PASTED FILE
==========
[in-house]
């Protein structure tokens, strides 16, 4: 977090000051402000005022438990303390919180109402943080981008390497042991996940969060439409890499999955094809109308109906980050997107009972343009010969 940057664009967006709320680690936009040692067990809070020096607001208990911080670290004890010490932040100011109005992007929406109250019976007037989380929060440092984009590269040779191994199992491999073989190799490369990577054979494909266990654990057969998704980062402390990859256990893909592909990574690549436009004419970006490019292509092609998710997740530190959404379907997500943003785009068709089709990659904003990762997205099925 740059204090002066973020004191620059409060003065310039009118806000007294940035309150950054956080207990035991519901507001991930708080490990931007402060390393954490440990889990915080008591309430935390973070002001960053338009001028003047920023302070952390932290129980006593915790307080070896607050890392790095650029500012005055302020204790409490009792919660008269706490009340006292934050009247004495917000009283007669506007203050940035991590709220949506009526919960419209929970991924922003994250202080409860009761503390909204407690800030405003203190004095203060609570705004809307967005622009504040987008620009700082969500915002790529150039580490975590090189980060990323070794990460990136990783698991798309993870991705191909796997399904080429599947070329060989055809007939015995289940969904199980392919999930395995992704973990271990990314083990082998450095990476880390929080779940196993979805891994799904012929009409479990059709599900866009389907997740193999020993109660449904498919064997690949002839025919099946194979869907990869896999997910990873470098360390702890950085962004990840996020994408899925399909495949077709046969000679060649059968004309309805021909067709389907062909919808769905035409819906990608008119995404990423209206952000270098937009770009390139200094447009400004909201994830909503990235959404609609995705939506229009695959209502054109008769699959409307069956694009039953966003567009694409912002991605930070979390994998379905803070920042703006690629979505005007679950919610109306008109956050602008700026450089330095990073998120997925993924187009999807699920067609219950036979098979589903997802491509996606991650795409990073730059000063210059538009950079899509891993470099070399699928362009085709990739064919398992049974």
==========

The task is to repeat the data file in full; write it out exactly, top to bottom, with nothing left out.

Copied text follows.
[in-house]
């Protein structure tokens, strides 16, 4: 977090000051402000005022438990303390919180109402943080981008390497042991996940969060439409890499999955094809109308109906980050997107009972343009010969 940057664009967006709320680690936009040692067990809070020096607001208990911080670290004890010490932040100011109005992007929406109250019976007037989380929060440092984009590269040779191994199992491999073989190799490369990577054979494909266990654990057969998704980062402390990859256990893909592909990574690549436009004419970006490019292509092609998710997740530190959404379907997500943003785009068709089709990659904003990762997205099925 740059204090002066973020004191620059409060003065310039009118806000007294940035309150950054956080207990035991519901507001991930708080490990931007402060390393954490440990889990915080008591309430935390973070002001960053338009001028003047920023302070952390932290129980006593915790307080070896607050890392790095650029500012005055302020204790409490009792919660008269706490009340006292934050009247004495917000009283007669506007203050940035991590709220949506009526919960419209929970991924922003994250202080409860009761503390909204407690800030405003203190004095203060609570705004809307967005622009504040987008620009700082969500915002790529150039580490975590090189980060990323070794990460990136990783698991798309993870991705191909796997399904080429599947070329060989055809007939015995289940969904199980392919999930395995992704973990271990990314083990082998450095990476880390929080779940196993979805891994799904012929009409479990059709599900866009389907997740193999020993109660449904498919064997690949002839025919099946194979869907990869896999997910990873470098360390702890950085962004990840996020994408899925399909495949077709046969000679060649059968004309309805021909067709389907062909919808769905035409819906990608008119995404990423209206952000270098937009770009390139200094447009400004909201994830909503990235959404609609995705939506229009695959209502054109008769699959409307069956694009039953966003567009694409912002991605930070979390994998379905803070920042703006690629979505005007679950919610109306008109956050602008700026450089330095990073998120997925993924187009999807699920067609219950036979098979589903997802491509996606991650795409990073730059000063210059538009950079899509891993470099070399699928362009085709990739064919398992049974």